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    Take a peek at a new collection of rare Sylvia Plath ephemera.

    Emily Temple

    April 1, 2024, 10:30am

    Plath obsessives, take heed: rare book firm Type Punch Matrix is bringing over two dozen items from the poet’s early life and work—many of them never before shown in public—to this year’s New York International Antiquarian Book Fair.

    The collection includes a portrait Plath painted at the tender age of 16, an entire poem written in her hand, her first professional writing contract (for Seventeen magazine, dated from when Plath herself was 17), as well as books from her library, including a “heavily annotated and underlined” copy of Karl Jaspers’s Tragedy is Not Enough, which includes two notable annotations—the first referencing her 1953 suicide attempt, the second marking Jasper’s discussion of Prospero and Ariel. “This section was underlined by Plath 10 years before her collection Ariel appeared,” explains TPM co-founder Brian Cassidy in a press release. “In many ways, you can see the beginnings of her two most famous books right here.”

    “Most of this material was acquired by the previous owner directly from Sylvia’s mother Aurelia, who was a personal friend of the buyer,” according to Type Punch Matrix founder Rebecca Romney. “Plath’s mother received little money from Plath’s increasingly lucrative estate which was controlled by her husband, the poet Ted Hughes, so she occasionally sold Plath’s personal items to supplement her income.”

    If you happen to be in the area, you can see the full exhibit at Type Punch Matrix’s booth (A35) at the New York International Antiquarian Book Fair, which will be held April 4-7 at the Park Avenue Armory. In the meantime, take a peek at a few of the items from the exhibit below:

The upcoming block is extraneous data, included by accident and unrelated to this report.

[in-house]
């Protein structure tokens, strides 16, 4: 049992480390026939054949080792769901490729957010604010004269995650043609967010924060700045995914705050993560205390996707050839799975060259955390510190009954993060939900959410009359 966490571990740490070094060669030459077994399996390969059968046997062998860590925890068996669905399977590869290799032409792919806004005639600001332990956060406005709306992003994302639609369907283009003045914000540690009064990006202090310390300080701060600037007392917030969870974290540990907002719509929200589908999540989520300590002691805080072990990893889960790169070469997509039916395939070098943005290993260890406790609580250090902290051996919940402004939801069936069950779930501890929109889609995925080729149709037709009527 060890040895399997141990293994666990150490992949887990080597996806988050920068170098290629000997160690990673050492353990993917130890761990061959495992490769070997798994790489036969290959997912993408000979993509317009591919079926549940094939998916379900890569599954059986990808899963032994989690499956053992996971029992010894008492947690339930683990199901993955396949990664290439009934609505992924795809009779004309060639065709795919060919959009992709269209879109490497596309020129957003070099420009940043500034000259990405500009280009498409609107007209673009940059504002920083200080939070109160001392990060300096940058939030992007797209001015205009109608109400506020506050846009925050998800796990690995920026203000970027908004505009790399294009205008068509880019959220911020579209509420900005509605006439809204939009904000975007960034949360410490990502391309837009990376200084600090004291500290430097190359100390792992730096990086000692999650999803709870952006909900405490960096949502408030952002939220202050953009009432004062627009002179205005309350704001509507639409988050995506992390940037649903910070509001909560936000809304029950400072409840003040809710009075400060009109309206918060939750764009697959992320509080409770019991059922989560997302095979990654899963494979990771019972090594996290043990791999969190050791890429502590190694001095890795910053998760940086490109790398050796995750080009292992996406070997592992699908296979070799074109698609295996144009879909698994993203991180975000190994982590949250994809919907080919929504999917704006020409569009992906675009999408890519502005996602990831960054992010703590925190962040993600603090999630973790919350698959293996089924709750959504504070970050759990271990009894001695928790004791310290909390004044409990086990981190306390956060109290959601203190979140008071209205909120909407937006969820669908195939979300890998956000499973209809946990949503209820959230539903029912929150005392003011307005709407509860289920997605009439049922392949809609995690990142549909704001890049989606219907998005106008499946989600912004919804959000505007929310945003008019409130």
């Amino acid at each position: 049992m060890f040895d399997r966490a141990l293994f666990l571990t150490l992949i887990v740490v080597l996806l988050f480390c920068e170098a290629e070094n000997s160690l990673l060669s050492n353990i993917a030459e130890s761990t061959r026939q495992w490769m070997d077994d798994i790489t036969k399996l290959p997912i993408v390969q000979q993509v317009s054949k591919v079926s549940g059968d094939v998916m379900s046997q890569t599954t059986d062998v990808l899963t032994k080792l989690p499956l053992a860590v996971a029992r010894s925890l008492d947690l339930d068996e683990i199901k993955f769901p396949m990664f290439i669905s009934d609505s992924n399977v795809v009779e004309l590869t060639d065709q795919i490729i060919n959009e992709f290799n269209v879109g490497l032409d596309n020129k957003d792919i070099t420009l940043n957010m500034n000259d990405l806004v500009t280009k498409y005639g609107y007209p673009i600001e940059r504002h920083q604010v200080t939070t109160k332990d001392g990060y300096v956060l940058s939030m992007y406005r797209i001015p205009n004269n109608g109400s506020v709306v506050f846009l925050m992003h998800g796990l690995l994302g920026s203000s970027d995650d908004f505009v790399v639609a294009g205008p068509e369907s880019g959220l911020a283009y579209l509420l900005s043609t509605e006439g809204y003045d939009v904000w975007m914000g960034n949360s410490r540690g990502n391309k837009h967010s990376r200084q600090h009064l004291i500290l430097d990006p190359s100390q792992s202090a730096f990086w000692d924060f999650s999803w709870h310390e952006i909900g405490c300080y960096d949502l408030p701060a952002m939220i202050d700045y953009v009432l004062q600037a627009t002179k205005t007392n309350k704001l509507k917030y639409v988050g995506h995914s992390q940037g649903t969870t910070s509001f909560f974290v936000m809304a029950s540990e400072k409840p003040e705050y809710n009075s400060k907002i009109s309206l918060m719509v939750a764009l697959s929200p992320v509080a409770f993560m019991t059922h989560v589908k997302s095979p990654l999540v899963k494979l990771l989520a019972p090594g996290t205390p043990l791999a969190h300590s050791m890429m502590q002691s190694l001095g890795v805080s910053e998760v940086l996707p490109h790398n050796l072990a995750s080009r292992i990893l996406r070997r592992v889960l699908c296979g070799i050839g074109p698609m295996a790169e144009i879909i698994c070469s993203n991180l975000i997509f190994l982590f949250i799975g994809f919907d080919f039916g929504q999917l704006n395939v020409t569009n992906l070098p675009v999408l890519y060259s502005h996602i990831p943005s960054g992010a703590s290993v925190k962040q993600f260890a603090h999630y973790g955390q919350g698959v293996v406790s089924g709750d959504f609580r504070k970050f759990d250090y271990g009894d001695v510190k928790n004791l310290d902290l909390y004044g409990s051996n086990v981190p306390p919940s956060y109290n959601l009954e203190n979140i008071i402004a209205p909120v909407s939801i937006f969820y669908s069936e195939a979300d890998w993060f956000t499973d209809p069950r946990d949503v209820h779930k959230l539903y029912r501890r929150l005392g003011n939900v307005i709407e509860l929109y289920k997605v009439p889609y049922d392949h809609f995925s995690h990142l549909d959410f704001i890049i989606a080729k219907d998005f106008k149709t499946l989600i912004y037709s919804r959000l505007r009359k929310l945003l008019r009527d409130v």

From Sylvia Plath’s annotated copy of a book on tragedy she used at Cambridge, Tragedy is Not Enough by Karl Jaspers (1953)—with marginal notes connecting the text to her own 1953 breakdown immortalized in The Bell Jar and a prophetic description of Ariel as a poet. $35,000. CREDIT: Type Punch Matrix From Sylvia Plath’s annotated copy of a book on tragedy she used at Cambridge, Tragedy is Not Enough by Karl Jaspers (1953)—with marginal notes connecting the text to her own 1953 breakdown immortalized in The Bell Jar and a prophetic description of Ariel as a poet. $35,000. CREDIT: Type Punch Matrix From Sylvia Plath’s annotated copy of a book on tragedy she used at Cambridge, Tragedy is Not Enough by Karl Jaspers (1953)—with marginal notes connecting the text to her own 1953 breakdown immortalized in The Bell Jar and a prophetic description of Ariel as a poet. $35,000. CREDIT: Type Punch Matrix Another book from Plath’s library, The White Isle (1940) by Caroline Dale Snedeker—signed twice by Plath, with an original drawing by her and her bookplate laid in. Read by Plath as a tween, it is the almost-too-apt YA novel of a young Roman girl exiled to the soggy shores of Britain and burdened with a literal-minded mother named Aurelia. $20,000. CREDIT: Type Punch Matrix An original signed contract for Plath’s first professional publication, Seventeen’s purchase of her short story “And Summer Will Not Come Again”—published when Plath was herself seventeen. $10,000. CREDIT: Type Punch Matrix A stunning original painting of a young woman created and signed by Plath at age sixteen. Before she settled firmly on poetry in college, she seriously considered majoring in art. $135,000. CREDIT: Type Punch Matrix An original autograph manuscript of one of Plath’s earliest poems, “The Snowflake Star,” completed in early 1945, just before she turned fourteen. $45,000. CREDIT: Type Punch Matrix The true first edition of The Bell Jar (1963), published in the UK under the pseudonym Victoria Lucas. $26,000. CREDIT: Type Punch Matrix A suite of copies of Ariel (1965): proofs of the first edition, $6000 (pictures); the first edition, $1000; review copy of the first US edition, $750. CREDIT: Type Punch Matrix
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